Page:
Isaac Murphy: The most famous African American jockey of the 1800s, and one of the greatest jockeys in American racing history. He won three Kentucky Derbies and 44 percent of all races he entered.

Although Belle Meade estate is no longer a working horse farm, this Thoroughbred poses in the green fields of Tennessee. ©Laurel Kallenbach

Bob Green: In 1839, the owner of Belle Meade, William Giles Harding brought a young enslaved boy, Robert “Bob” Green, to work at Belle Meade, where the Hardings raised and raced Thoroughbreds. At the end of the Civil War, Bob continued to work for the horse farm, and he became famous for his horse knowledge. As the head groom at Belle Meade, Bob always wore a white apron, and he appears in many paintings with the family’s horses.

Coping with the Contrasts

I grew up in Kentucky, and decades ago barely a peep was mentioned about the fact that the wealth and leisurely lifestyle of white people was made possible by the forced labor of African Americans. Slavery was politely overlooked when I was a kid in the South.

Things have changed, and I’m glad that plantations make an effort to tell (as best they can) the mostly untold and still mostly anonymous stories of enslaved people. Still, the acknowledgment of the horrors of the past can be discomforting. It’s much harder to revel in the beautiful aspects of elegant homes and gardens knowing that they were rooted in intense human suffering.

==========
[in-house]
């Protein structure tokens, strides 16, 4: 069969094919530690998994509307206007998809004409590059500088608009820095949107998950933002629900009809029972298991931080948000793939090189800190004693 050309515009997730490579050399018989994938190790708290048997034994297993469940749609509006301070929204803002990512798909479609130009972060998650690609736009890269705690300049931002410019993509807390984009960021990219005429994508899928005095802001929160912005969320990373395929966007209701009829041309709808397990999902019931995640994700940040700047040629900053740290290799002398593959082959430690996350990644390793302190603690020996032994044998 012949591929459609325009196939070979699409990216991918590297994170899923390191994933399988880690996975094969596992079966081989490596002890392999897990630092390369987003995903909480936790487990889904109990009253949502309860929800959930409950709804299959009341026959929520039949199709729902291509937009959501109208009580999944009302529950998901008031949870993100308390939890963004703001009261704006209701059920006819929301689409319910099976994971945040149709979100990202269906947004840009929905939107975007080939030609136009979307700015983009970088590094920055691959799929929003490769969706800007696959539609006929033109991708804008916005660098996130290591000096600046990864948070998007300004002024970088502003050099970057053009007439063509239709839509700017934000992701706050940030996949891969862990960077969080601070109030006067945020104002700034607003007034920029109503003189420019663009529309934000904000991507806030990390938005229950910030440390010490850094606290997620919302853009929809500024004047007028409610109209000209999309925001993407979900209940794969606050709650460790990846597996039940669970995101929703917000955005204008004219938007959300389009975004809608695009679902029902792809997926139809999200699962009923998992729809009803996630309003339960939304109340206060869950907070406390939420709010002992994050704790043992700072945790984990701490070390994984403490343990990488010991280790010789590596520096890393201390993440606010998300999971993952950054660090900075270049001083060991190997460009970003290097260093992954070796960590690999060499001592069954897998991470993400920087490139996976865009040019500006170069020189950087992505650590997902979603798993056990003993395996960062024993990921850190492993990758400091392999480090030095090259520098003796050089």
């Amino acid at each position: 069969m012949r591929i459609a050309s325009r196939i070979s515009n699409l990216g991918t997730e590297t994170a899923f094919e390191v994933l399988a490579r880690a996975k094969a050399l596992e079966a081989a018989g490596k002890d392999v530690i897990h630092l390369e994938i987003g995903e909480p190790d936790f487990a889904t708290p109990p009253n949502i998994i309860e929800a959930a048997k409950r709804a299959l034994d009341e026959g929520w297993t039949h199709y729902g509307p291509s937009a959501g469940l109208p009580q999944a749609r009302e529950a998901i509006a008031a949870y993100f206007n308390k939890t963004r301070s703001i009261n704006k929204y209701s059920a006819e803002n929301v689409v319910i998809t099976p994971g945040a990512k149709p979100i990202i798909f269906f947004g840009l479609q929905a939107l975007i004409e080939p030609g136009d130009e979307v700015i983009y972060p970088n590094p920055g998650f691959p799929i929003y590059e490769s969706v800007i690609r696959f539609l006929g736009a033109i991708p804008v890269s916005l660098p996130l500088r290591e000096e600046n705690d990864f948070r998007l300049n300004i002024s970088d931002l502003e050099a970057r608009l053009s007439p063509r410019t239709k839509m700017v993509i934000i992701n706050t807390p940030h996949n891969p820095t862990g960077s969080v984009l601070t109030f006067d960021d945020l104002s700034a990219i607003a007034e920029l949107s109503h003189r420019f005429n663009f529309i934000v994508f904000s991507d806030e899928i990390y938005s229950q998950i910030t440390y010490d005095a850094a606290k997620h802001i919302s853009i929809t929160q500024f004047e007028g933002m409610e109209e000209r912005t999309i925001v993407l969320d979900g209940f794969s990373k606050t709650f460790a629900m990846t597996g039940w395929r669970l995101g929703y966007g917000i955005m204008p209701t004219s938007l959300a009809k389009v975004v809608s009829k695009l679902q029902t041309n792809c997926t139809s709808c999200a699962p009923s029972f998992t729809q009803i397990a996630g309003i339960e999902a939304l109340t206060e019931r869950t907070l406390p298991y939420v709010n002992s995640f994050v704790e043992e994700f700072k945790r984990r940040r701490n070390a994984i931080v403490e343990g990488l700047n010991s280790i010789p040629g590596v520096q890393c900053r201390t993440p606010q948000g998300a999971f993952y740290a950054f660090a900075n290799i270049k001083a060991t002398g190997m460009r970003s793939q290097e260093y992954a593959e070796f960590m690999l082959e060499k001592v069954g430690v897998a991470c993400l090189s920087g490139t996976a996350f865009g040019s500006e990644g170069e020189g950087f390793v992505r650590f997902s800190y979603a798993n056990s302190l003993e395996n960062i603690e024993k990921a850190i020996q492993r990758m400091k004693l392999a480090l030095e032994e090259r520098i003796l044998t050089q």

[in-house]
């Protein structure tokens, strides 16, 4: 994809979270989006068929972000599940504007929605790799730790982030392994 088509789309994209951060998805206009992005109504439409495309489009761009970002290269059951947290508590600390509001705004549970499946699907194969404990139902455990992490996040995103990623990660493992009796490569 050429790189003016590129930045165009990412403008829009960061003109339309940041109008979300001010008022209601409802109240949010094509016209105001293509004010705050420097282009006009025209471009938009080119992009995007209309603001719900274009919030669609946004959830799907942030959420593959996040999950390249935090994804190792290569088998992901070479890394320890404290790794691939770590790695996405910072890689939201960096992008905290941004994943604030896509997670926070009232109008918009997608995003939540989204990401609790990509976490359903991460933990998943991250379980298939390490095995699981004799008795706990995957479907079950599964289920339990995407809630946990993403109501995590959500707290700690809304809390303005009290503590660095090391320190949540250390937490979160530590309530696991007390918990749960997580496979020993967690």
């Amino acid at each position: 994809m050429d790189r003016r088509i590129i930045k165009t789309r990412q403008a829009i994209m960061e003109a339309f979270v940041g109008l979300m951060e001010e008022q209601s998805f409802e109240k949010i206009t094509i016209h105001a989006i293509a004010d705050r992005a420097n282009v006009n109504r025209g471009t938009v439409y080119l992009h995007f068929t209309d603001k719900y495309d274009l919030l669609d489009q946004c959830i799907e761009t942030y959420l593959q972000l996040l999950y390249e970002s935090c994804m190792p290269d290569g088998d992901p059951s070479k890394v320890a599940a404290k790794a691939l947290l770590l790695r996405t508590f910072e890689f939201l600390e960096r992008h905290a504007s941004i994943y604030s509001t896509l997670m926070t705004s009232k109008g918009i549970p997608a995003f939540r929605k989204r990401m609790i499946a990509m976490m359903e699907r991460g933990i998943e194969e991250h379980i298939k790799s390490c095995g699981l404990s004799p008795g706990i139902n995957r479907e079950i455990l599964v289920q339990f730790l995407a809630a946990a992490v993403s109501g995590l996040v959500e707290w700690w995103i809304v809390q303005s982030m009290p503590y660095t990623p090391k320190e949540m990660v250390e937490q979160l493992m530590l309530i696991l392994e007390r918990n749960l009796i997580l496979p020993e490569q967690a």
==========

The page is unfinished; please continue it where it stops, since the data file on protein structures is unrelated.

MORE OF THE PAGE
A “duplex” slave cabin at Andrew Jackson’s cotton plantation, The Hermitage ©Laurel Kallenbach

It’s easy to point fingers at the ugly heritage in Dixieland, but the truth is that northern cities such as New York were built by slave labor. So was the White House and the U.S. Capitol in Washington, D.C.

So, how does a visitor reconcile the dichotomies? At The Hermitage and Belle Meade mansions, I saw wedding portraits and libraries filled with leather-bound books. In slave quarters, it was illegal for people to marry or read and write.

I must admit, though, that I was quite taken by the hand-painted French wallpaper in the foyer of The Hermitage depicting nymphs and goddesses from ancient Greece. And I loved seeing the portraits of racehorses—the ancestors of Sea Biscuit and Seattle Slew—lining the walls of Belle Meade. And sitting on a rocking chair in the shade of the mansion’s porch, was a treat. I did enjoy experiencing all this, yet I was uneasy with that enjoyment.

The gravestone of Alfred Jackson (Uncle Alfred), who lived at the Hermitage longer than anyone else, black or white. After emancipation, Alfred continued to work at the plantation, and he asked to be buried beside Andrew Jackson’s tomb. ©Laurel Kallenbach

That’s what makes visiting historic places important: they can delight us, but they can challenge us too. And, ultimately, they make us look at where we are today in a new light. We still live in a world with huge economic and social discrepancies. Slavery and human trafficking exist even now.

So, despite the sad and awful tale that must be told of plantation life in the South, it’s better to come, and see, and enjoy, and learn, and grieve. That’s what history has to teach us.

Laurel Kallenbach, freelance writer and editor

Originally posted: November 2013